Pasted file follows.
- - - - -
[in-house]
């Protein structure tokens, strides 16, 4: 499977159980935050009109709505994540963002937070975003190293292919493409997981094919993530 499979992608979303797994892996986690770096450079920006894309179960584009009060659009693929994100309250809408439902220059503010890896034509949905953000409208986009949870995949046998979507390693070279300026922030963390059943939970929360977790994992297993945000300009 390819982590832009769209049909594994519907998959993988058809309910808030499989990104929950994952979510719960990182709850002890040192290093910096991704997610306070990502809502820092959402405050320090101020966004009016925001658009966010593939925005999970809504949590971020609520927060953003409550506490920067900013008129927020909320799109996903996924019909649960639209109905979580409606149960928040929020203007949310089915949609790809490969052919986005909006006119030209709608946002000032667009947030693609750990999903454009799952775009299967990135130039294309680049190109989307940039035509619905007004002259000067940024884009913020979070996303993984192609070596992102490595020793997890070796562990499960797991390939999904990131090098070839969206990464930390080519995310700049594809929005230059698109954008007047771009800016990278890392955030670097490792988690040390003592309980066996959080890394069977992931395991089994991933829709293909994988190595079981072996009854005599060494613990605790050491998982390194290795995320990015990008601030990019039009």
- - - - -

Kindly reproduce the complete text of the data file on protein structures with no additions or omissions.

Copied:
[in-house]
């Protein structure tokens, strides 16, 4: 499977159980935050009109709505994540963002937070975003190293292919493409997981094919993530 499979992608979303797994892996986690770096450079920006894309179960584009009060659009693929994100309250809408439902220059503010890896034509949905953000409208986009949870995949046998979507390693070279300026922030963390059943939970929360977790994992297993945000300009 390819982590832009769209049909594994519907998959993988058809309910808030499989990104929950994952979510719960990182709850002890040192290093910096991704997610306070990502809502820092959402405050320090101020966004009016925001658009966010593939925005999970809504949590971020609520927060953003409550506490920067900013008129927020909320799109996903996924019909649960639209109905979580409606149960928040929020203007949310089915949609790809490969052919986005909006006119030209709608946002000032667009947030693609750990999903454009799952775009299967990135130039294309680049190109989307940039035509619905007004002259000067940024884009913020979070996303993984192609070596992102490595020793997890070796562990499960797991390939999904990131090098070839969206990464930390080519995310700049594809929005230059698109954008007047771009800016990278890392955030670097490792988690040390003592309980066996959080890394069977992931395991089994991933829709293909994988190595079981072996009854005599060494613990605790050491998982390194290795995320990015990008601030990019039009």